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I'm trying to build a very lightweight Node class to serve as a Python-based hierarchy search tool. See the definition below.

from functools import reduce
from operator import or_


class Node:

    def __init__(self, name):
        self.name = name
        self.children = []

    def add_child(self, child_node):
        self.children.append(child_node)

    def contains(self, other_node):
        if self == other_node:
            return True
        elif other_node in self.children:
            return True
        else:
            return reduce(or_, [child.contains(other_node)
                                for child in self.children], False)

    def is_contained_by(self, other_node):
        return other_node.contains(self)

    def __eq__(self, other_node):
        return self.name == other_node.name

    def __de__(self, other_node):
        return self.name != other_node.name

contains seems to be a textbook case of functional programming (pulled directly from Why Functional Programming Matters).

Question: is there a more efficient or Pythonic way of writing contains? I know that map is usually replaced by list comprehension, but I hadn't seen a better way of doing reduce-based recursion.

Thanks,

Mike

===EDITED ... HERE'S THE REDONE CLASS TAKING INTO ACCOUNT THE ANSWER AND COMMENTS===

class Node:

    def __init__(self, name):
        self.name = name
        self.children = []

    def add_child(self, child_node):
        # Hattip to lazyr for catching this.
        if self.contains(child_node) or child_node.contains(self):
            raise TreeError('A relationship is already defined.')    
        else:
            self.children.append(child_node)                

    def contains(self, other_node):
        # Hattip to lazyr for pointing out any() and to Jochen Ritzel for
        # eliminating the silly child check.
        return (self == other_node or
                any(child.contains(other_node) for child in self.children))

    def is_contained_by(self, other_node):
        return other_node.contains(self)

    def __eq__(self, other_node):
        return self.name == other_node.name

    def __de__(self, other_node):
        return self.name != other_node.name

    def __repr__(self):
        return self.name
share|improve this question
    
Sadly, I am out of upvotes for the day, but this is a very good question! –  Björn Pollex Mar 18 '11 at 14:59
1  
if you rename contains to __contains__ then is_contained_by() can be implemented (if you decide to leave it) as self in other_node. Whether it is a good idea to traverse an entire tree in the contains() method is another question. –  J.F. Sebastian Mar 18 '11 at 20:38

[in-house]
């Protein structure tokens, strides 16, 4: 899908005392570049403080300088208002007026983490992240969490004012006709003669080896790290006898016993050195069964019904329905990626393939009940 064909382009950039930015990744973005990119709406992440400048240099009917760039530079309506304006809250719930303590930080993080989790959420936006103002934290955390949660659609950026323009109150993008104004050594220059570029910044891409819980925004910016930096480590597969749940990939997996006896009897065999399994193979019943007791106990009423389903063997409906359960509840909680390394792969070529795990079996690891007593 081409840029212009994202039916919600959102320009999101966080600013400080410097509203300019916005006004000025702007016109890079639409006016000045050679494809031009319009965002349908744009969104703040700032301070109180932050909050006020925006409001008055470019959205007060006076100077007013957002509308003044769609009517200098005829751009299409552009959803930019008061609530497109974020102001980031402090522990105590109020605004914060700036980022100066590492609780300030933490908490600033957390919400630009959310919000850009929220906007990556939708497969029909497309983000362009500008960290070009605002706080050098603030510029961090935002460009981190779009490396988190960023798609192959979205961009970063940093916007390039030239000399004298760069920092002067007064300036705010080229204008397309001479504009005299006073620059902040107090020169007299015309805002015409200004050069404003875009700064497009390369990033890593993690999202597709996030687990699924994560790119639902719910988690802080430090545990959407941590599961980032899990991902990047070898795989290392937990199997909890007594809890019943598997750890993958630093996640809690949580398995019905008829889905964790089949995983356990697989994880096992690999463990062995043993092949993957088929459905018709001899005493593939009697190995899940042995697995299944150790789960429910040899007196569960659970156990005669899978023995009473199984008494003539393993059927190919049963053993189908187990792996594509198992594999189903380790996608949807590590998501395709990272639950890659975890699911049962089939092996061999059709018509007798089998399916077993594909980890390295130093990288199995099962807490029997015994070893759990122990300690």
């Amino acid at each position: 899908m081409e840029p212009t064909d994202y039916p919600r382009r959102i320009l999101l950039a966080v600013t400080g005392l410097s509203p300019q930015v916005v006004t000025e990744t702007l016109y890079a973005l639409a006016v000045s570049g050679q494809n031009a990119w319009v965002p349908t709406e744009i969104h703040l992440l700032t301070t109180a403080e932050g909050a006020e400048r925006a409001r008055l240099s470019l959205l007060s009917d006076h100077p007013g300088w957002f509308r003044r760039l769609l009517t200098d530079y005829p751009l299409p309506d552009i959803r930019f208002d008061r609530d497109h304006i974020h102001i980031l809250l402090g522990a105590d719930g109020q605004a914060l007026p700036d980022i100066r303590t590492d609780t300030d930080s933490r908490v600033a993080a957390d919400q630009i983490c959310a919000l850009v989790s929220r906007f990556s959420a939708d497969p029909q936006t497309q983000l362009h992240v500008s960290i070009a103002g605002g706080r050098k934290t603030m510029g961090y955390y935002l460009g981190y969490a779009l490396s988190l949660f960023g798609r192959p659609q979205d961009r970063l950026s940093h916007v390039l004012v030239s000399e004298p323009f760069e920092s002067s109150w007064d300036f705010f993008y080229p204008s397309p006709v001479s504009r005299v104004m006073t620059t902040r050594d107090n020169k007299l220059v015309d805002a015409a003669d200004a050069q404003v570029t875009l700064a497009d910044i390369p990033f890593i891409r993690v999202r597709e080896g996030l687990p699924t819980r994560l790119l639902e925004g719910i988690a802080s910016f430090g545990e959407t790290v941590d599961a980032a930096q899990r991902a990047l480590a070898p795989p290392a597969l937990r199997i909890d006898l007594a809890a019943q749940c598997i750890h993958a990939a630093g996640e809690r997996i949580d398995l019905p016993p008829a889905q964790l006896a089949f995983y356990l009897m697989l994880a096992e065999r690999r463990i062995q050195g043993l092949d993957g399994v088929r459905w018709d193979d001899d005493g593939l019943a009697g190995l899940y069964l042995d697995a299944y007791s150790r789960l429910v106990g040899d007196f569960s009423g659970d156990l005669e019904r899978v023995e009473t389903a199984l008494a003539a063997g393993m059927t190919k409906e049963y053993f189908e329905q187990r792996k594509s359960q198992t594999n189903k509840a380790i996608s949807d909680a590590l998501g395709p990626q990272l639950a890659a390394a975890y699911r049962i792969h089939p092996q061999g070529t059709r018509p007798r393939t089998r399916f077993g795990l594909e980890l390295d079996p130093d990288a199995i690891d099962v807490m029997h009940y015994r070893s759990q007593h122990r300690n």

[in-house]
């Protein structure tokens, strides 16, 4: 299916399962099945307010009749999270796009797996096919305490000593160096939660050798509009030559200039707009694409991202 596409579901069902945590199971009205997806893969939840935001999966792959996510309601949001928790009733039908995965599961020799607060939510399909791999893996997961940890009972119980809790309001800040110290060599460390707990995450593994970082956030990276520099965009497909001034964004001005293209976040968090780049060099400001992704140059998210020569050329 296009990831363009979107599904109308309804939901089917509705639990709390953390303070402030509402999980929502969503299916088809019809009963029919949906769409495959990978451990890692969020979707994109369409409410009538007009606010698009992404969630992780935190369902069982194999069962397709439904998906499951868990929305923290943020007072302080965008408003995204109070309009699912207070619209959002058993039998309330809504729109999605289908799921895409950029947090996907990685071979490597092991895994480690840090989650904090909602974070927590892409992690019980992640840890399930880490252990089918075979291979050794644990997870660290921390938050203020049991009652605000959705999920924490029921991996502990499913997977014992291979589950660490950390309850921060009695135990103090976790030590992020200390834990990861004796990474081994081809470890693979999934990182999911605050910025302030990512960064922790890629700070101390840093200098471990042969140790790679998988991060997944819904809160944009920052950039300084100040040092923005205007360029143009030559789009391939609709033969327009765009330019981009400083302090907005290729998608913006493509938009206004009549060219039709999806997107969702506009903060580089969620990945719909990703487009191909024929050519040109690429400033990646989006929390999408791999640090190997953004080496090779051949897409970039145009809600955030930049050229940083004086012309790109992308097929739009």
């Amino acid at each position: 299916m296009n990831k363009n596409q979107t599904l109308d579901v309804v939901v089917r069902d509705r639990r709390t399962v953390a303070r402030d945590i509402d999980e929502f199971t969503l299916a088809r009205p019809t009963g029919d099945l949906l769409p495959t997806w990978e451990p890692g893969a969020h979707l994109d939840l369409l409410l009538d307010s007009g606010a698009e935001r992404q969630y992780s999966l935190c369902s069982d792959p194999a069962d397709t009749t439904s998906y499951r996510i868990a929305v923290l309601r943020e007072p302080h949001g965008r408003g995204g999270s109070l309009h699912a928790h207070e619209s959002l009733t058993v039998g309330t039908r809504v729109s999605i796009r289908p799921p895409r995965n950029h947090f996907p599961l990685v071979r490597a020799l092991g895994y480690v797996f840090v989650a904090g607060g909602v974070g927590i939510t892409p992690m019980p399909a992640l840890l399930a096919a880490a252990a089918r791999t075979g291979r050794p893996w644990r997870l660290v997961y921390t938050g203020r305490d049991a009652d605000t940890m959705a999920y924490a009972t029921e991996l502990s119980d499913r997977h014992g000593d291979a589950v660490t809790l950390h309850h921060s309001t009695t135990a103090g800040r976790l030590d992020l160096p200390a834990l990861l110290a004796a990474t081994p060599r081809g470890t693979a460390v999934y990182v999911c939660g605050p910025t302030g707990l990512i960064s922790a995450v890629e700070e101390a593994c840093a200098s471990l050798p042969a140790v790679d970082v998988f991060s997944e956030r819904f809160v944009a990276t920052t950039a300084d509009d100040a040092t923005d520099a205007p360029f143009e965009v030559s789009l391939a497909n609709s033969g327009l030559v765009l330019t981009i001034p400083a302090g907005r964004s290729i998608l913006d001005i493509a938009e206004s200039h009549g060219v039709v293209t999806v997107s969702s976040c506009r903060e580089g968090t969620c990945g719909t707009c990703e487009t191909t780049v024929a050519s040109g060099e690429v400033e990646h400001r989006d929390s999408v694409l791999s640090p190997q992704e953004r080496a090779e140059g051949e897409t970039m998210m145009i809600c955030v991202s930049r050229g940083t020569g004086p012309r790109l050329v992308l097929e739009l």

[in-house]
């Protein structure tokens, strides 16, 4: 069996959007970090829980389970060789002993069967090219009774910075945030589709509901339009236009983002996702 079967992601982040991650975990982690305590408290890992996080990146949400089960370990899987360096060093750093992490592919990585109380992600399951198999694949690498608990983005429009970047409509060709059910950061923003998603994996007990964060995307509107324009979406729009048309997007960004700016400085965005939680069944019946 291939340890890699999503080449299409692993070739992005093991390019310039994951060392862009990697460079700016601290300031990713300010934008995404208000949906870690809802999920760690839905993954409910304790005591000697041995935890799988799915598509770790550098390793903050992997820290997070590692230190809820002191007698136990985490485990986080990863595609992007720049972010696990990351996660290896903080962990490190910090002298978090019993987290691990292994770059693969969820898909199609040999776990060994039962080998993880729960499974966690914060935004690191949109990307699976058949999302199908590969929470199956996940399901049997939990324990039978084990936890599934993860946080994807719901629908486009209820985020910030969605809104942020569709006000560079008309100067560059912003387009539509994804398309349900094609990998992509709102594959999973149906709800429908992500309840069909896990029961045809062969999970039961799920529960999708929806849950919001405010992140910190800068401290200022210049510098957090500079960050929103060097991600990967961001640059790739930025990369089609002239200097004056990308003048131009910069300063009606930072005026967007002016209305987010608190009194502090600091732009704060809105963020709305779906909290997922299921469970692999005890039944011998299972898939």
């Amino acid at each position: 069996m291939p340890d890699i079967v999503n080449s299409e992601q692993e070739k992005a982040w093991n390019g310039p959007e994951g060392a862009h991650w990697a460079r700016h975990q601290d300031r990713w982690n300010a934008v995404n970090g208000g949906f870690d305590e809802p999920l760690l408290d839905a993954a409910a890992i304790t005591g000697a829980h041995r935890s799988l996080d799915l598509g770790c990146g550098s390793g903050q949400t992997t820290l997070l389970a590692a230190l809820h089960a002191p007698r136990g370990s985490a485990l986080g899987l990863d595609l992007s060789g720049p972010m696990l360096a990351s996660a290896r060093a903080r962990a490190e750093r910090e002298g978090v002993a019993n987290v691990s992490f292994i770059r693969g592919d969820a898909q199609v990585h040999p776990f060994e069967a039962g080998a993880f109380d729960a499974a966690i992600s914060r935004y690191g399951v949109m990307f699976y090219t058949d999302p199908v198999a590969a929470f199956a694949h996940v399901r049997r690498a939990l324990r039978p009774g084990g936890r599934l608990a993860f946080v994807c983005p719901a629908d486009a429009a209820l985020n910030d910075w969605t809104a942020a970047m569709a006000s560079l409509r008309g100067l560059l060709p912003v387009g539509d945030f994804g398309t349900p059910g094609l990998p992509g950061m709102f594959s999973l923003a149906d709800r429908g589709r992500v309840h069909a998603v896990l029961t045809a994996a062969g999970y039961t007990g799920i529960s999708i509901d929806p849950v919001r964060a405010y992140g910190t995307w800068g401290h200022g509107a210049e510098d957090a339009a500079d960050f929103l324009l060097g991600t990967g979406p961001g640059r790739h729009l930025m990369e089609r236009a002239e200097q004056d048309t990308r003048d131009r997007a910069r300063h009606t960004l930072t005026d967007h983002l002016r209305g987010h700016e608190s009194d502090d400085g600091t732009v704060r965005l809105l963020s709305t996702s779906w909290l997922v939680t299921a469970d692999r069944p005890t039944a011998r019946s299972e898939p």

1 Answer 1

up vote 5 down vote accepted

I think (not tested) that you instead of reduce should use any like this, which will stop on the first hit:

return any(child.contains(other_node) for child in self.children)

By the way, did you mean for a.contains(b) to return False when a == b and len(a.children) > 0?

Edit: If your tree contains a loop, like this:

a = Node("a")
b = Node("b")
a.add_child(a)
a.add_child(b)

then

a.contains(b)

will crash the program. You may want to check for this either in contains or in add_child, depending on which you use the most.

share|improve this answer
    
No. If a == b, it should return true. Have edited. Does it work now? –  MikeRand Mar 18 '11 at 15:02
    
BTW, it passed my test cases, including one to test the logic error you point out above. –  MikeRand Mar 18 '11 at 15:08
3  
The whole contains function can be written as return self == other_node or any(child.contains(other_node) for child in self.children). –  Jochen Ritzel Mar 18 '11 at 15:08
    
Thanks for pointing that out. My intention was to create a another class (Graph or Tree) that would have methods to test the integrity of a set of node names, before I even start instantiating Nodes. Thinking about the abstraction, a Node shouldn't really know if it's part of a correctly-defined tree or not. –  MikeRand Mar 18 '11 at 15:17
4  
I'm pretty sure once a graph contains a loop it ceases to be a tree. If this structure is supposed to represent a tree, then I would check for loops in add_child –  Peter Recore Mar 18 '11 at 15:20

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